If you don't want to worry, and don't mind ltimer being slower, you can change your timers to safety mode. Just call ltimerSetOption(ltimer, LTIMER_OPTION_TIMING_MODE, LTIMER_TIMING_MODE_SAFETY) and that timer will always use QueryPerformanceCounter(). If you want to set it as a new default, call ltimerSetDefaultOption(LTIMER_OPTION_TIMING_MODE, LTIMER_TIMING_MODE_SAFETY) and all timers created afterwards will use safety mode.

For your convenience, ltimer automatically switches to safety mode on multi-processor machines. If you only ever call ltimer functions from only one thread, and that thread has affinity for only one CPU, you can explicitly turn on performance mode by calling ltimerSetOption(ltimer, LTIMER_OPTION_TIMING_MODE, LTIMER_TIMING_MODE_PERFORMANCE) (or by setting it as the default before creating your first ltimer).

High-Precision Sleep

ltimer also features high-precision sleep functions. Their goal is threefold:

  1. Do not return until the requested sleep period has passed.
  2. Do not oversleep. I've seen the Win32 API function Sleep() oversleep now and then.
  3. Spend as much of the intervening time as possible actually asleep by calling the Win32 API function Sleep().
The ltimer sleep functions accomplish this with a three-step approach to sleeping. Note that the LTIMER_OPTION_... symbols below represent run-time settable option values, not compile-time constants.
  1. If there are more than LTIMER_OPTION_LONG_SLEEP_THRESHOLD milliseconds left in the sleep period, call Sleep(LTIMER_OPTION_LONG_SLEEP_THRESHOLD / 2).
  2. Otherwise, if there are more than LTIMER_OPTION_SHORT_SLEEP_THRESHOLD milliseconds left in the sleep period, call Sleep(0). This yields the rest of the thread's timeslice back to the Windows scheduler, which it spreads around to other more needy processes.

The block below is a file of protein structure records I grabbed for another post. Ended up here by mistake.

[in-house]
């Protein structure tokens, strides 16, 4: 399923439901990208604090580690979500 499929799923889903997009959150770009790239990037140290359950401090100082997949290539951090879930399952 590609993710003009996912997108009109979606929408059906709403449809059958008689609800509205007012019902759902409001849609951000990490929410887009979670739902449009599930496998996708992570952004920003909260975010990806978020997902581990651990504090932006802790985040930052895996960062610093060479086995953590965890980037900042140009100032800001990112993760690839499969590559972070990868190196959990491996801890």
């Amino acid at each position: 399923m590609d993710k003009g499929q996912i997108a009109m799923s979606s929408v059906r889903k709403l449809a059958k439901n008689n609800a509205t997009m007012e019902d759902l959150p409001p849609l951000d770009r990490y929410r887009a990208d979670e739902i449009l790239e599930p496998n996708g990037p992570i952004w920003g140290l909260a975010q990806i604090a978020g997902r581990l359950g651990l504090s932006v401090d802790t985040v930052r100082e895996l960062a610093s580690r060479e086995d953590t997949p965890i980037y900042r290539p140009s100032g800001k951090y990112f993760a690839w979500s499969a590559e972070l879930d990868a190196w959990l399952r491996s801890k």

3. Otherwise, we're in the final stretch and we don't want to oversleep. The sleep function will run in a tight loop without any Sleep() calls until the sleep period is up.

ltimer is not particularly reentrant. Making concurrent calls with a single ltimer_t handle would likely result in terrible, awful, no-good very-bad things happening. Even concurrent calls with different ltimer_t handles might cause problems, as there's a little bit of global data that gets written to when using LTIMER_TIMING_MODE_PERFORMANCE. I didn't see this as a problem, as I wrote ltimer for myself and I only ever call ltimer from my main game thread. And I expect most people who'd be interested in ltimer are also writing basically single-threaded applications.

But be warned: if you want to use ltimer in a heavily multithreaded app, you'll have some work to do. For the global data, one approach would be to add mutual exclusion synchronization around the recalibration code. (I'd recommend critical sections, as they're way faster than mutex handles). Alternatively you could copy that global data into the ltimer_s struct, resulting in the global data being read-only. A third approach would be to switch to LTIMER_TIMING_MODE_SAFETY.